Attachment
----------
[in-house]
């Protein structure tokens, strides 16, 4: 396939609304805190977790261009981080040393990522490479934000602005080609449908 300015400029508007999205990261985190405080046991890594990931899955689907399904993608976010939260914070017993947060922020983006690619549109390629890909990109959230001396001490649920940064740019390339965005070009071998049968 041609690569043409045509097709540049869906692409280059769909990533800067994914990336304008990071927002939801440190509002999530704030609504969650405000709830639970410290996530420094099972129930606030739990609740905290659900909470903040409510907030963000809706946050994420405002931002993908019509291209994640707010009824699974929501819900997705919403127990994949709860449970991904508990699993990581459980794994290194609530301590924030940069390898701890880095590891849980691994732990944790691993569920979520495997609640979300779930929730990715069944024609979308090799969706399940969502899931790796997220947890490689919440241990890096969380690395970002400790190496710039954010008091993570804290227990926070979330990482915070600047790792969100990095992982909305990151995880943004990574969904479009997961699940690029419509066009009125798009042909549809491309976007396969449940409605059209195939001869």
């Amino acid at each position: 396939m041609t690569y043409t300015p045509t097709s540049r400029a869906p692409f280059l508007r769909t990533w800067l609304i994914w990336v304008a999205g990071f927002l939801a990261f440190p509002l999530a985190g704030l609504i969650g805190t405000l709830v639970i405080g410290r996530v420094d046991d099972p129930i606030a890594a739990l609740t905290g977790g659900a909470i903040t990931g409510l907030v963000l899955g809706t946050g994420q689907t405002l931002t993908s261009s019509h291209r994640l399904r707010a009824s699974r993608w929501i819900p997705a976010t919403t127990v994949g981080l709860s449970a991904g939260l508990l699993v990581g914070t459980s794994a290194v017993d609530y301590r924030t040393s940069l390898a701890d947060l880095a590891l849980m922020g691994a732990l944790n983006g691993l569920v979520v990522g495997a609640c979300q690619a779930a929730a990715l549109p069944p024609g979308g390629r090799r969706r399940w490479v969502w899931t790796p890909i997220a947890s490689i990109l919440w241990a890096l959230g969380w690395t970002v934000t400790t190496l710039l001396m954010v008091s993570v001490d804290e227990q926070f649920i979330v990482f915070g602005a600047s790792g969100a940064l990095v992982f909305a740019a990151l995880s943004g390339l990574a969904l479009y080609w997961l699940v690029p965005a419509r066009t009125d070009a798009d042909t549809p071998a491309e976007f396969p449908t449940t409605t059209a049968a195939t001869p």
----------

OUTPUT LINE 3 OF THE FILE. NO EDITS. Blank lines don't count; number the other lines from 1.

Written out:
């Amino acid at each position: 396939m041609t690569y043409t300015p045509t097709s540049r400029a869906p692409f280059l508007r769909t990533w800067l609304i994914w990336v304008a999205g990071f927002l939801a990261f440190p509002l999530a985190g704030l609504i969650g805190t405000l709830v639970i405080g410290r996530v420094d046991d099972p129930i606030a890594a739990l609740t905290g977790g659900a909470i903040t990931g409510l907030v963000l899955g809706t946050g994420q689907t405002l931002t993908s261009s019509h291209r994640l399904r707010a009824s699974r993608w929501i819900p997705a976010t919403t127990v994949g981080l709860s449970a991904g939260l508990l699993v990581g914070t459980s794994a290194v017993d609530y301590r924030t040393s940069l390898a701890d947060l880095a590891l849980m922020g691994a732990l944790n983006g691993l569920v979520v990522g495997a609640c979300q690619a779930a929730a990715l549109p069944p024609g979308g390629r090799r969706r399940w490479v969502w899931t790796p890909i997220a947890s490689i990109l919440w241990a890096l959230g969380w690395t970002v934000t400790t190496l710039l001396m954010v008091s993570v001490d804290e227990q926070f649920i979330v990482f915070g602005a600047s790792g969100a940064l990095v992982f909305a740019a990151l995880s943004g390339l990574a969904l479009y080609w997961l699940v690029p965005a419509r066009t009125d070009a798009d042909t549809p071998a491309e976007f396969p449908t449940t409605t059209a049968a195939t001869p």